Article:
COVID-19 vaccines have now been available for a while, but not everyone has availed themselves of the opportunity. Many of the people who have yet to get vaccinated do not understand the safety, effectiveness, and benefits of these shots. Explaining it to them can be tough. Here are some key takeaways to show just how important it is.

Why are Vaccines Important?

COVID-19 is the worst pandemic since the “Spanish” flu (Note: It did not, in fact, originate in Spain.) That pandemic did resolve without vaccines, but not before at least 50 million people died of the virus.

Pandemics fade out when there are no longer enough vulnerable people for them to rapidly spread. In most cases, pandemic diseases then become endemic nuisances (Descendants of the Spanish flu virus are still around as seasonal flu).

The two most recent pandemics that significantly affected the United States were the H1N1 flu pandemic in 2009 and the 1968 flu pandemic. The H1N1 pandemic started in the United States and spread quickly, killing anywhere from 151,000 to 575,400 people worldwide, but not spreading as widely as COVID-19.

In 1968, the pandemic was caused by an avian influenza virus. It killed about 1 million people worldwide, mostly seniors. This virus also still circulates and continues to be associated with severe disease in older people. A vaccine was developed, but too late; by the time it was introduced, the pandemic had already peaked.

With COVID-19 we have found a vaccine before the pandemic peaked and it has significantly reduced the number of deaths even with an imperfect and uneven rollout.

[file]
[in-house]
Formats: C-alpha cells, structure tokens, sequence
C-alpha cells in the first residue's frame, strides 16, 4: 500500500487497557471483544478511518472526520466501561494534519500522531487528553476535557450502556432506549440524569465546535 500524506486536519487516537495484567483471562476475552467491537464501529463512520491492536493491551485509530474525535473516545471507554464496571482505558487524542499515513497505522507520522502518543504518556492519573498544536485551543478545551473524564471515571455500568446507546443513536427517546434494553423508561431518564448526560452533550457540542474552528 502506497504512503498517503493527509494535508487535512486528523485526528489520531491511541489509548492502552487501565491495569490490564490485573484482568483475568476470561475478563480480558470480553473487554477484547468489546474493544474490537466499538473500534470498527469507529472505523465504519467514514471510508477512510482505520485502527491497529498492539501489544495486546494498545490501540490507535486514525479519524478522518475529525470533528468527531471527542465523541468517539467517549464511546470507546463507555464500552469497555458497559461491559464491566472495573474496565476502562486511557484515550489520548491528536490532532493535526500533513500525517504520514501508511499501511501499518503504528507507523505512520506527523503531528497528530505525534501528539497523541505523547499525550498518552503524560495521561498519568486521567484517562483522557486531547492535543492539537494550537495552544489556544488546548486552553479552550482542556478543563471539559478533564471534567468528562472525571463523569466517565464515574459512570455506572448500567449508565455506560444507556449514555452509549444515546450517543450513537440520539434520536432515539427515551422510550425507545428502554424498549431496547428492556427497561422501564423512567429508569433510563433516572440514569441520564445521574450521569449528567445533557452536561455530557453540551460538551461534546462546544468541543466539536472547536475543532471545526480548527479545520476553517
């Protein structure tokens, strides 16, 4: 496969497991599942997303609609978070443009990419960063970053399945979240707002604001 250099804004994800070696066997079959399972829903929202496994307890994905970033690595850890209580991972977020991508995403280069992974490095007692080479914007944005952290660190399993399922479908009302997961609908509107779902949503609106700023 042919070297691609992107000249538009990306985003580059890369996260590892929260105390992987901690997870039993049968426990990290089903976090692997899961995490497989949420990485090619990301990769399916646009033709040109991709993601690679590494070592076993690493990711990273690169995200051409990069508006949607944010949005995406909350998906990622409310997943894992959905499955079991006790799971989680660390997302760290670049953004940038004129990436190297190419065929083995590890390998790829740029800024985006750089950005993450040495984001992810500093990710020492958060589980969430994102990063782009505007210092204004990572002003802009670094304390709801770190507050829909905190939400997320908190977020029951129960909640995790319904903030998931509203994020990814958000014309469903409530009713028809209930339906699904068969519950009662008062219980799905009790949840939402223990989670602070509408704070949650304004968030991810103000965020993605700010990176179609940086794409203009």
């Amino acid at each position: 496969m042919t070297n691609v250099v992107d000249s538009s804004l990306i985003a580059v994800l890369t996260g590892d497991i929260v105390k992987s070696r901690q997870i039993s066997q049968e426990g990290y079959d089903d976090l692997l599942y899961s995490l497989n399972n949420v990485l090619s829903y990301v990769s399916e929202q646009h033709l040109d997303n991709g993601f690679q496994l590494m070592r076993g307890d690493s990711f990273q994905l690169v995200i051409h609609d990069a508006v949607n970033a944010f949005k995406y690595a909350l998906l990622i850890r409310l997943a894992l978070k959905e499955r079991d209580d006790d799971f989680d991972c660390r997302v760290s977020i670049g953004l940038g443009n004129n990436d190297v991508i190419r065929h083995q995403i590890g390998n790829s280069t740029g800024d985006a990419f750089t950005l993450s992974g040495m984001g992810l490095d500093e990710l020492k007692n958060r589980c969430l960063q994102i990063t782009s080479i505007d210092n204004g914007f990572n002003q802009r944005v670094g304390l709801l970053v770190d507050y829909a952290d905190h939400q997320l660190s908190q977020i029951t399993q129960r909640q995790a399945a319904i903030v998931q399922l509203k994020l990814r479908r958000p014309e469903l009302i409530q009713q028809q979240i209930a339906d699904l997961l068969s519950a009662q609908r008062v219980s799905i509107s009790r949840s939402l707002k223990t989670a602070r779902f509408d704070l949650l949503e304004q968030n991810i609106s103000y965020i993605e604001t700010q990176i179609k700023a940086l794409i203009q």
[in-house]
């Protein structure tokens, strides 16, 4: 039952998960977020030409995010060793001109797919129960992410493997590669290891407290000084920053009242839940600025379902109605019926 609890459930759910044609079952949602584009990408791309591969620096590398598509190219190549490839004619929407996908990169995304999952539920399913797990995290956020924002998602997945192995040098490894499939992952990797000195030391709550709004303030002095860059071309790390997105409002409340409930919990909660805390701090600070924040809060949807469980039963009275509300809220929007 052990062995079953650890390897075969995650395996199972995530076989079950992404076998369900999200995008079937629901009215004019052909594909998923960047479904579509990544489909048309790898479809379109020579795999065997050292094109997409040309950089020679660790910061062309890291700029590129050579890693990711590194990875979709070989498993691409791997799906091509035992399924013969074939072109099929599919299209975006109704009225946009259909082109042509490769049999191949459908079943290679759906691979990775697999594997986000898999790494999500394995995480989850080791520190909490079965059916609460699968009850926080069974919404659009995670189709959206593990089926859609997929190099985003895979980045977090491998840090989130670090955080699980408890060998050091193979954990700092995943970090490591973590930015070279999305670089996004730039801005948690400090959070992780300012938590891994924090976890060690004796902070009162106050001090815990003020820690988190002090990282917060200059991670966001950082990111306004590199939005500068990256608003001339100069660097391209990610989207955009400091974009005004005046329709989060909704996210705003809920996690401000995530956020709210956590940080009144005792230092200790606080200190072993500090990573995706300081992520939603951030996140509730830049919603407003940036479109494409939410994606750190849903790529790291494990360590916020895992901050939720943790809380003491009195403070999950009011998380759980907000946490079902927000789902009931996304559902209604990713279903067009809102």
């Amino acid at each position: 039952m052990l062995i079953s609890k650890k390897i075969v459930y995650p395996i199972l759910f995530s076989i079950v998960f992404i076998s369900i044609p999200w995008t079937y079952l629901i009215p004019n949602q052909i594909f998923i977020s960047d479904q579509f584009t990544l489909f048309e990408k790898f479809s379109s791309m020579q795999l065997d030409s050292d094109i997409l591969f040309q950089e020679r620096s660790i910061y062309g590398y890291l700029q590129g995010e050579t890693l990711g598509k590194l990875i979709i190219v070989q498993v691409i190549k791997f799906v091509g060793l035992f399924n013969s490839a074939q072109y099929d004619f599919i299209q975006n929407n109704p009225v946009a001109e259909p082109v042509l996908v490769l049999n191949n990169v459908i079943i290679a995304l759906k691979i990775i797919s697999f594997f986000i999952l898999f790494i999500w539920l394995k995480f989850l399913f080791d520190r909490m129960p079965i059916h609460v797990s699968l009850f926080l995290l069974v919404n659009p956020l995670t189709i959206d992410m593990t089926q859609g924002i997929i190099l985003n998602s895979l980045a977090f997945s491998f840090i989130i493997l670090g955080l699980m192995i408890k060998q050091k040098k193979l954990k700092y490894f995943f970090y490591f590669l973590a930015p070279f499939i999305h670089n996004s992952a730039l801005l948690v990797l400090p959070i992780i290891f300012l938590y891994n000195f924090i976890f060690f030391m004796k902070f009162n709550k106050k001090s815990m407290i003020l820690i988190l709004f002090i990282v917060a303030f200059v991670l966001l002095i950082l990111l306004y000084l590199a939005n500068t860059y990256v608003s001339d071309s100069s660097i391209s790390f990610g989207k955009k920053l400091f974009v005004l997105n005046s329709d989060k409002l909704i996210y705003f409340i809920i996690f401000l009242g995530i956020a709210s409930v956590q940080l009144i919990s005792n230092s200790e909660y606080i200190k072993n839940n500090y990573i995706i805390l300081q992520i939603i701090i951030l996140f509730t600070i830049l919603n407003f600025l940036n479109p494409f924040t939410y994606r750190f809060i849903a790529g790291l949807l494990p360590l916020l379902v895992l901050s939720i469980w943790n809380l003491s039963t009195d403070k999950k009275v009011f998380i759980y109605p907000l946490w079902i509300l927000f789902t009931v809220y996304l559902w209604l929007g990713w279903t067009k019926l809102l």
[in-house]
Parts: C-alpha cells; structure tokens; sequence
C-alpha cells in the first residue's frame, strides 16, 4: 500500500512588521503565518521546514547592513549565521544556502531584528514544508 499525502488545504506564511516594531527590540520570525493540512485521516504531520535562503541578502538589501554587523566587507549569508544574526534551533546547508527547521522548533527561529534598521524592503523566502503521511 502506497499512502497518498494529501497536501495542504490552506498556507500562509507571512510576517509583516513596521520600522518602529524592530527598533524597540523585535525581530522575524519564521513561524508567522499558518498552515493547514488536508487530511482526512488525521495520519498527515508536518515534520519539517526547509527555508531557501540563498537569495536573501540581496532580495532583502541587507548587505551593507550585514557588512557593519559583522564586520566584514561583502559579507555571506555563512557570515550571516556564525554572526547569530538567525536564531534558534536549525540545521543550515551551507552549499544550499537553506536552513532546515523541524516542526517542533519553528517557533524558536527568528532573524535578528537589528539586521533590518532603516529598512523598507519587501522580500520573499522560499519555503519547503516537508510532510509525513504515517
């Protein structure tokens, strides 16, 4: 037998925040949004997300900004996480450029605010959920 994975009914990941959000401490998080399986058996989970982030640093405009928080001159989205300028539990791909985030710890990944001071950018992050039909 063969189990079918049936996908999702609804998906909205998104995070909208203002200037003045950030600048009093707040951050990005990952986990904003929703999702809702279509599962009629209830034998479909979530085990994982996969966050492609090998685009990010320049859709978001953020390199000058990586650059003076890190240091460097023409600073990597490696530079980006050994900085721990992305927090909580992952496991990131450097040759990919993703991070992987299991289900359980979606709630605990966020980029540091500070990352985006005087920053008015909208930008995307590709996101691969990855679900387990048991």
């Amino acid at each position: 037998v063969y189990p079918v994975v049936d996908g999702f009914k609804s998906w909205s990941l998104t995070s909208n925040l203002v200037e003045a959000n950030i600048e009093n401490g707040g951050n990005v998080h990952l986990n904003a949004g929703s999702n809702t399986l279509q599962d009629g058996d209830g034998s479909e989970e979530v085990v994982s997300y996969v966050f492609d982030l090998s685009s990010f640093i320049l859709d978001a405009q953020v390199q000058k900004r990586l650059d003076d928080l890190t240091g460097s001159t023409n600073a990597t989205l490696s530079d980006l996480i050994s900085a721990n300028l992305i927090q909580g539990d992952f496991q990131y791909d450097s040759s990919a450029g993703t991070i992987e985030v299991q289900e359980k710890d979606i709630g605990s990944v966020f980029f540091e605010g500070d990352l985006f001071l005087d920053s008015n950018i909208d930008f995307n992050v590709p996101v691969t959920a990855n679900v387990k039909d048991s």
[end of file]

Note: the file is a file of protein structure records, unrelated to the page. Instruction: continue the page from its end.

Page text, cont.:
What are the Benefits of Being Vaccinated?

According to Dianne K. Sullivan-Slaziyk, MBA, BSN, RN, our CCO/SVP of Clinical Operations, “Getting the COVID-19 vaccine protects you from getting sick and assists in preventing the spread to your family and the vulnerable seniors whom we serve. As the COVID-19 pandemic continues, getting the vaccine is a powerful step in taking charge of your health. The vaccines work with your immune system so your body will be ready to fight the coronavirus if you are exposed to it. The more people who receive the coronavirus vaccines, the sooner vulnerable people can feel safe among others.”

The primary benefit of the COVID-19 vaccine is a substantial reduction in the risk of serious illness or death. While the vaccine does not provide 100% protection from catching COVID or getting symptoms, it will keep you out of the hospital or the morgue.

Image: Dianne K. Sullivan-Slaziyk, Chief Clinical Officer and Senior Vice President of Operations, StoneGate Senior Living
“The vaccines work with your immune system so your body will be ready to fight the coronavirus if you are exposed to it.”

— Dianne K. Sullivan-Slaziyk, CCO/SVP of Clinical Operations, StoneGate Senior Living

Even with the more contagious and slightly vaccine-resistant delta variant (which has become dominant), unvaccinated people are five times more likely to be infected and 25 times more likely to be hospitalized. When vaccinated people are infected, symptoms are much milder, often resembling a bad cold, and they recover faster. While serious breakthrough events are more common in the elderly and immunocompromised, even for seniors, the risk drops substantially.

Vaccinated people are still also less likely to pass the disease on to others, including people who can’t be vaccinated. There’s some early evidence that vaccinated people can transmit delta, but with the lower infection rate and shorter course of the disease, they are much less likely to do so.

Why are Seniors More at Risk from the Virus